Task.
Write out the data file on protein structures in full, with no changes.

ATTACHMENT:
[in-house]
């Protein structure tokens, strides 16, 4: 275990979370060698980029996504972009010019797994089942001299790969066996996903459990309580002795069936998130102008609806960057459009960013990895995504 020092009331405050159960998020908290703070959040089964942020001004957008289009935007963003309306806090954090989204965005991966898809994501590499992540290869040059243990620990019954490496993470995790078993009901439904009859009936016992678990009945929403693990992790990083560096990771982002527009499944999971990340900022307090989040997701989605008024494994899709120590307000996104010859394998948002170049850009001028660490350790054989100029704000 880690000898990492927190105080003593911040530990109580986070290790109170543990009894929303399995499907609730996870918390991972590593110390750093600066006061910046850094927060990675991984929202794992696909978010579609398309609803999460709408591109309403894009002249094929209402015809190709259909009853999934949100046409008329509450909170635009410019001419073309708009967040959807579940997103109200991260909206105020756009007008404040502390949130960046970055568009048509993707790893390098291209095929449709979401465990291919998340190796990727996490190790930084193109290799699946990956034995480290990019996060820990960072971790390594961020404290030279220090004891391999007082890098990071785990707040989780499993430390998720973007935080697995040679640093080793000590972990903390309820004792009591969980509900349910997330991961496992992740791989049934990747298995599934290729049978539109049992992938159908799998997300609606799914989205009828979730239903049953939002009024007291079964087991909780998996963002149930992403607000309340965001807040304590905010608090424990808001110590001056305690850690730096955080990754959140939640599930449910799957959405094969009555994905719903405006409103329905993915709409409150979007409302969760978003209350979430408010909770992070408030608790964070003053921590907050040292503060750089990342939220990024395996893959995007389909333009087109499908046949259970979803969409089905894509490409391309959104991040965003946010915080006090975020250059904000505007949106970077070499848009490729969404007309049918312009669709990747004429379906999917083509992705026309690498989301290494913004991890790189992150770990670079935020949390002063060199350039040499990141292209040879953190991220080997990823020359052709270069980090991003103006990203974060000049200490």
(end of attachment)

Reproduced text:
[in-house]
């Protein structure tokens, strides 16, 4: 275990979370060698980029996504972009010019797994089942001299790969066996996903459990309580002795069936998130102008609806960057459009960013990895995504 020092009331405050159960998020908290703070959040089964942020001004957008289009935007963003309306806090954090989204965005991966898809994501590499992540290869040059243990620990019954490496993470995790078993009901439904009859009936016992678990009945929403693990992790990083560096990771982002527009499944999971990340900022307090989040997701989605008024494994899709120590307000996104010859394998948002170049850009001028660490350790054989100029704000 880690000898990492927190105080003593911040530990109580986070290790109170543990009894929303399995499907609730996870918390991972590593110390750093600066006061910046850094927060990675991984929202794992696909978010579609398309609803999460709408591109309403894009002249094929209402015809190709259909009853999934949100046409008329509450909170635009410019001419073309708009967040959807579940997103109200991260909206105020756009007008404040502390949130960046970055568009048509993707790893390098291209095929449709979401465990291919998340190796990727996490190790930084193109290799699946990956034995480290990019996060820990960072971790390594961020404290030279220090004891391999007082890098990071785990707040989780499993430390998720973007935080697995040679640093080793000590972990903390309820004792009591969980509900349910997330991961496992992740791989049934990747298995599934290729049978539109049992992938159908799998997300609606799914989205009828979730239903049953939002009024007291079964087991909780998996963002149930992403607000309340965001807040304590905010608090424990808001110590001056305690850690730096955080990754959140939640599930449910799957959405094969009555994905719903405006409103329905993915709409409150979007409302969760978003209350979430408010909770992070408030608790964070003053921590907050040292503060750089990342939220990024395996893959995007389909333009087109499908046949259970979803969409089905894509490409391309959104991040965003946010915080006090975020250059904000505007949106970077070499848009490729969404007309049918312009669709990747004429379906999917083509992705026309690498989301290494913004991890790189992150770990670079935020949390002063060199350039040499990141292209040879953190991220080997990823020359052709270069980090991003103006990203974060000049200490």